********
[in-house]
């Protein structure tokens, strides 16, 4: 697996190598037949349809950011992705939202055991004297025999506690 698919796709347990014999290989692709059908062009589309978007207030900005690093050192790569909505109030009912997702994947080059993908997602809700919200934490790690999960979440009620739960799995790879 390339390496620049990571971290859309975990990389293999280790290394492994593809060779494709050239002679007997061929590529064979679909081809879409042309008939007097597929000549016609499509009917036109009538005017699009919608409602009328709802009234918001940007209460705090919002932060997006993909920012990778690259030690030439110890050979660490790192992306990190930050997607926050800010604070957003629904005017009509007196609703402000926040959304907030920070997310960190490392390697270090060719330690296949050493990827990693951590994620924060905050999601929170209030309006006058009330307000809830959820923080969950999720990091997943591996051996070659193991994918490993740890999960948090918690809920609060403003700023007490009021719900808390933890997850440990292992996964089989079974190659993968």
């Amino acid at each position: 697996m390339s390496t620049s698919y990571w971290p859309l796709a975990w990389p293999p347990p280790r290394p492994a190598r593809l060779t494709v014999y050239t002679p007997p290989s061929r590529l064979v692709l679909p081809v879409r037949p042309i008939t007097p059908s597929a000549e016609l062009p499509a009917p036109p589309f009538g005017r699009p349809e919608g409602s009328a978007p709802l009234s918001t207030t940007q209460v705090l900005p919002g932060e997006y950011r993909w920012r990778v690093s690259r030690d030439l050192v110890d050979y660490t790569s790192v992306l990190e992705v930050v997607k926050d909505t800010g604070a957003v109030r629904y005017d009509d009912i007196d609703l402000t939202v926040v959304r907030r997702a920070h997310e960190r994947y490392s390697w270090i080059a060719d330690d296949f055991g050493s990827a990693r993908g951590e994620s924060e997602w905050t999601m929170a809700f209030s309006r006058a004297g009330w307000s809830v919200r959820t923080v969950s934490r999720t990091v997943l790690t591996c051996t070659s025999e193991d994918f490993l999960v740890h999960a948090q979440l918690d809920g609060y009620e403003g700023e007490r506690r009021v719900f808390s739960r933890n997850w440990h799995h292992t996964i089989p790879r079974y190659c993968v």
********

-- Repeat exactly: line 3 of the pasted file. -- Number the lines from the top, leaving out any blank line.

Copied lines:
């Amino acid at each position: 697996m390339s390496t620049s698919y990571w971290p859309l796709a975990w990389p293999p347990p280790r290394p492994a190598r593809l060779t494709v014999y050239t002679p007997p290989s061929r590529l064979v692709l679909p081809v879409r037949p042309i008939t007097p059908s597929a000549e016609l062009p499509a009917p036109p589309f009538g005017r699009p349809e919608g409602s009328a978007p709802l009234s918001t207030t940007q209460v705090l900005p919002g932060e997006y950011r993909w920012r990778v690093s690259r030690d030439l050192v110890d050979y660490t790569s790192v992306l990190e992705v930050v997607k926050d909505t800010g604070a957003v109030r629904y005017d009509d009912i007196d609703l402000t939202v926040v959304r907030r997702a920070h997310e960190r994947y490392s390697w270090i080059a060719d330690d296949f055991g050493s990827a990693r993908g951590e994620s924060e997602w905050t999601m929170a809700f209030s309006r006058a004297g009330w307000s809830v919200r959820t923080v969950s934490r999720t990091v997943l790690t591996c051996t070659s025999e193991d994918f490993l999960v740890h999960a948090q979440l918690d809920g609060y009620e403003g700023e007490r506690r009021v719900f808390s739960r933890n997850w440990h799995h292992t996964i089989p790879r079974y190659c993968v």